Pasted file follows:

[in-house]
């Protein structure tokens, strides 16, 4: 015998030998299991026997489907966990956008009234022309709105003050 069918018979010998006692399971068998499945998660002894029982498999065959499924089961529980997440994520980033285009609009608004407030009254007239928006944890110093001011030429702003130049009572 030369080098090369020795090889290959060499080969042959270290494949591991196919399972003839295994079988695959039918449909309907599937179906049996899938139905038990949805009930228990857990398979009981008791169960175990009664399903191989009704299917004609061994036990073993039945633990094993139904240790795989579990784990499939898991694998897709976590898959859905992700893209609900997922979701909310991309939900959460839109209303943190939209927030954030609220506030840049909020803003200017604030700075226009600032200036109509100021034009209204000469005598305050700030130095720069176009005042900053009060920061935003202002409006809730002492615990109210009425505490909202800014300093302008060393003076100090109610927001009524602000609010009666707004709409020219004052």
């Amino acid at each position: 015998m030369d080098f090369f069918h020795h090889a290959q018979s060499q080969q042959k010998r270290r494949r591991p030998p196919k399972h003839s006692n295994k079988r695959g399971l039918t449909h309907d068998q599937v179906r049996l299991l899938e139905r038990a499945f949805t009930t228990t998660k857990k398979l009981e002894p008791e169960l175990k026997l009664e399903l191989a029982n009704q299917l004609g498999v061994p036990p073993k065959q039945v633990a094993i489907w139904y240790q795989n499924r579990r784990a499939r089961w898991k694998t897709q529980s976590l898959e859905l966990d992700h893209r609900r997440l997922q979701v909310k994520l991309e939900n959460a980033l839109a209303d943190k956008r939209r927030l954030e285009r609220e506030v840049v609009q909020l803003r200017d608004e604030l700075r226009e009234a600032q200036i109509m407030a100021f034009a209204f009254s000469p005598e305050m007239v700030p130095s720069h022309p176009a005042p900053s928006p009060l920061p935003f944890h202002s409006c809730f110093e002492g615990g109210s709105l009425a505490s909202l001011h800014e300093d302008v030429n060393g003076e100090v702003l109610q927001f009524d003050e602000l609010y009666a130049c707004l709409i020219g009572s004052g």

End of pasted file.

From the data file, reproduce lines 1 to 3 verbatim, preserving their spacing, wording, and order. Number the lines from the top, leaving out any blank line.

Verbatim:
[in-house]
């Protein structure tokens, strides 16, 4: 015998030998299991026997489907966990956008009234022309709105003050 069918018979010998006692399971068998499945998660002894029982498999065959499924089961529980997440994520980033285009609009608004407030009254007239928006944890110093001011030429702003130049009572 030369080098090369020795090889290959060499080969042959270290494949591991196919399972003839295994079988695959039918449909309907599937179906049996899938139905038990949805009930228990857990398979009981008791169960175990009664399903191989009704299917004609061994036990073993039945633990094993139904240790795989579990784990499939898991694998897709976590898959859905992700893209609900997922979701909310991309939900959460839109209303943190939209927030954030609220506030840049909020803003200017604030700075226009600032200036109509100021034009209204000469005598305050700030130095720069176009005042900053009060920061935003202002409006809730002492615990109210009425505490909202800014300093302008060393003076100090109610927001009524602000609010009666707004709409020219004052």
């Amino acid at each position: 015998m030369d080098f090369f069918h020795h090889a290959q018979s060499q080969q042959k010998r270290r494949r591991p030998p196919k399972h003839s006692n295994k079988r695959g399971l039918t449909h309907d068998q599937v179906r049996l299991l899938e139905r038990a499945f949805t009930t228990t998660k857990k398979l009981e002894p008791e169960l175990k026997l009664e399903l191989a029982n009704q299917l004609g498999v061994p036990p073993k065959q039945v633990a094993i489907w139904y240790q795989n499924r579990r784990a499939r089961w898991k694998t897709q529980s976590l898959e859905l966990d992700h893209r609900r997440l997922q979701v909310k994520l991309e939900n959460a980033l839109a209303d943190k956008r939209r927030l954030e285009r609220e506030v840049v609009q909020l803003r200017d608004e604030l700075r226009e009234a600032q200036i109509m407030a100021f034009a209204f009254s000469p005598e305050m007239v700030p130095s720069h022309p176009a005042p900053s928006p009060l920061p935003f944890h202002s409006c809730f110093e002492g615990g109210s709105l009425a505490s909202l001011h800014e300093d302008v030429n060393g003076e100090v702003l109610q927001f009524d003050e602000l609010y009666a130049c707004l709409i020219g009572s004052g």